NC voters worry of civil war, brace for possibility of political violence

A Meredith College poll found that 61% of Republicans believe use of force may be needed to save the country from a perceived disappearing way of life.

Posted Updated
Bryan Anderson
, WRAL state government reporter
RALEIGH, N.C. — North Carolinians are increasingly worried about the future of democracy, and many are preparing for the possibility of a civil war in the coming years, according to a Meredith College poll released on Monday.

Sixty-one percent of Republicans and 36% of Democrats believe the use of force may be needed to save the country from what they see as a disappearing way of life, according to the online survey of 819 registered voters in the state. Republicans were also more likely to believe violence may be needed to get the country back on track. Thirty-six percent of GOP respondents and 23% of Democrats say violence could become necessary. Younger adults were more likely to envision a violent clash.

“There's some disturbing findings,” said David McLennan, a Meredith College political scientist. “The youngest voters, the 18- to 24-year-olds, don't quite have the same feelings about democracy as some of the other generations.

“When it comes down to using force or violence to maintain a way of life, there's some findings in there that are a little concerning. Republicans are 50% more likely than Democrats to favor the use of political violence.”

The survey reported a credibility interval of 3.3 percentage points. A credibility interval is similar to margin of error but takes into account more factors and is considered by some pollsters to be a more accurate measurement of statistical certainty.

More than one-third of respondents said they believe there will be a civil war in the United States in the next few years, including 41% of Republicans and 34% of Democrats. Nearly 46% of adults between the ages of 25 and 40 predicted a civil war.

“Ten years ago, we wouldn't even be having this discussion about the future of democracy,” McLennan said. “But now we're forced to because of what voter attitudes are.”

More polarization, guns

More Americans are buying guns, in part due to fears of forthcoming violence in their communities. A poll conducted from July 28 to Aug. 1 by the University of Chicago Harris School of Public Policy and The Associated Press-NORC Center for Public Affairs Research found that 42% of respondents have guns in their home or garage, a seven-point increase from the time the question was previously asked in March 2019.

McLennan points to former President Donald Trump’s refusal to accept defeat in the 2020 election as a major contributor to the country’s growing political polarization. He also noted tensions have historically run high in election years.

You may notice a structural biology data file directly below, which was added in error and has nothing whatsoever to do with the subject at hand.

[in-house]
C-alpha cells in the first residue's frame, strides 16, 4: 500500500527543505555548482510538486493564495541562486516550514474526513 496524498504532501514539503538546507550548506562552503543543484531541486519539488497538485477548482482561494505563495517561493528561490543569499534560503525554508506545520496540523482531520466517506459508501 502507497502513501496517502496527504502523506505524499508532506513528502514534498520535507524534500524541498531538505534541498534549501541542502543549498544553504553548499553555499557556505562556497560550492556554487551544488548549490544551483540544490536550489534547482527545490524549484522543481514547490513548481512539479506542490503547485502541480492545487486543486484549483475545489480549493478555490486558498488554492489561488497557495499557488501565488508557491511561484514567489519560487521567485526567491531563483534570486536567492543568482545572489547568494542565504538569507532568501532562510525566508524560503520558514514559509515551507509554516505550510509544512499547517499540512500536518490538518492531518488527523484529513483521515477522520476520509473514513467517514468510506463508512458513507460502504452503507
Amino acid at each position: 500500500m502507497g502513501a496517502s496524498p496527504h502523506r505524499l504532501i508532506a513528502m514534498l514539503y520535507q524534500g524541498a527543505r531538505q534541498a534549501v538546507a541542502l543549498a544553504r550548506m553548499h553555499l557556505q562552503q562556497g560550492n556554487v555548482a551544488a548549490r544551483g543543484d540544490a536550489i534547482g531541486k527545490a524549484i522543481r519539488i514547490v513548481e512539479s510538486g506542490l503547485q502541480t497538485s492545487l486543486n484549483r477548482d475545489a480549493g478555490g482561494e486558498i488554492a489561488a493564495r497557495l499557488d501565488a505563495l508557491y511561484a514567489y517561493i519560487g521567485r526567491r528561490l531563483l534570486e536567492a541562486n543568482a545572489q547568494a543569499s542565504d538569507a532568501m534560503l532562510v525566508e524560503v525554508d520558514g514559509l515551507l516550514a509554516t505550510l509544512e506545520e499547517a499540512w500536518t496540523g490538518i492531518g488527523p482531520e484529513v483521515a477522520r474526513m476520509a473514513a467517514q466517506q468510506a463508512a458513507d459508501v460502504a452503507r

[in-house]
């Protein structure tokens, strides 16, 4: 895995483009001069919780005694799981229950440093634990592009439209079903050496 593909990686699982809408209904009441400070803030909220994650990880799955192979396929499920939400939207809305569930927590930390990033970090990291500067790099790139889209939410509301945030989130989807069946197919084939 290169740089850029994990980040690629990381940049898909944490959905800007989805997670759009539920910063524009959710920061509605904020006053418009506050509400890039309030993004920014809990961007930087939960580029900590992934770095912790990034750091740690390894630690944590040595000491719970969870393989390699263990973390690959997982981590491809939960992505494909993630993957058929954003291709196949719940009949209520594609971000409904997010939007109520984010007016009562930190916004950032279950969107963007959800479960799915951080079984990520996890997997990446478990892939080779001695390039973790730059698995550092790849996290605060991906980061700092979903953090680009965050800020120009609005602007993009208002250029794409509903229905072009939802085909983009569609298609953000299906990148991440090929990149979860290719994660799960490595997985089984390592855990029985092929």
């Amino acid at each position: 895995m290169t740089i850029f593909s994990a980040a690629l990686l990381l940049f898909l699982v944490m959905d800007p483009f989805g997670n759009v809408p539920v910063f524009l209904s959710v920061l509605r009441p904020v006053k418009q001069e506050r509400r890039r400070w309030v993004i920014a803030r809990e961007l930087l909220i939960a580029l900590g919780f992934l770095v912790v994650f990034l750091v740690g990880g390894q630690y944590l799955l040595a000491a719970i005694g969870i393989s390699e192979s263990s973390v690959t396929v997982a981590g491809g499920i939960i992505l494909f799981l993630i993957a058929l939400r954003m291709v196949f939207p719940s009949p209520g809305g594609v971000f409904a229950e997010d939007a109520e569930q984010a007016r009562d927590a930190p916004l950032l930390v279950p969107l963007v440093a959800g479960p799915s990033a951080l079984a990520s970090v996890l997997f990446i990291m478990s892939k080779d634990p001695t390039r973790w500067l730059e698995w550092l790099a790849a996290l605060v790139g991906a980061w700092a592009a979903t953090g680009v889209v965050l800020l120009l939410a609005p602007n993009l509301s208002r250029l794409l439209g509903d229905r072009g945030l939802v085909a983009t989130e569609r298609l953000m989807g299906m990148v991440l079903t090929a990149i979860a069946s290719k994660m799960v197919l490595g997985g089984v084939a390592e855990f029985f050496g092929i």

Despite concerns from North Carolina voters over the country’s future, few respondents to the Meredith College poll appeared to seek conflict. Eighty-four percent of Democrats and Republicans said they personally tend to avoid conflict.

Respondents also presented competing views about how they interact with others.

While 60% of the North Carolina voters surveyed said they enjoy challenging the opinions of others, 83% said they don’t often start arguments.

“When we talk about political violence, or the use of force, people depersonalize those kinds of situations,” McLennan said. “They feel like they're fighting for a larger cause or acting on behalf of a larger cause. But I think when we ask the questions about ‘Do you like arguments?’, ‘Do you like conflict?’, people think [of arguing] with their spouse, with their friend or with their person at work. But when they think about politics, they think about it somewhat differently.”

Senate race deadlocked

The poll also gauged voter attitudes on the 2022 election and key policy issues. The survey had the U.S. Senate race in a statistical tie between former Democratic state Supreme Court Chief Justice Cheri Beasley and Republican U.S. Rep. Ted Budd, with both polling at 41%. Twelve percent of respondents were undecided.

Abortion was an animating issue that strongly divided Democrats and Republicans.

Nearly eight in 10 Democrats wanted to expand abortion access or maintain the spirit of Roe v. Wade, which allowed access to the procedure during the first 22 weeks of their pregnancy. A U.S. Supreme Court decision this year effectively overturned Roe. Only one-fourth of Republicans felt similarly.

A plurality of GOP voters favored access to the procedure only when a woman’s life is in danger or they are a victim of rape or incest. Only 13% of Republicans favored an abortion ban in all cases.



Bryan Anderson, Reporter

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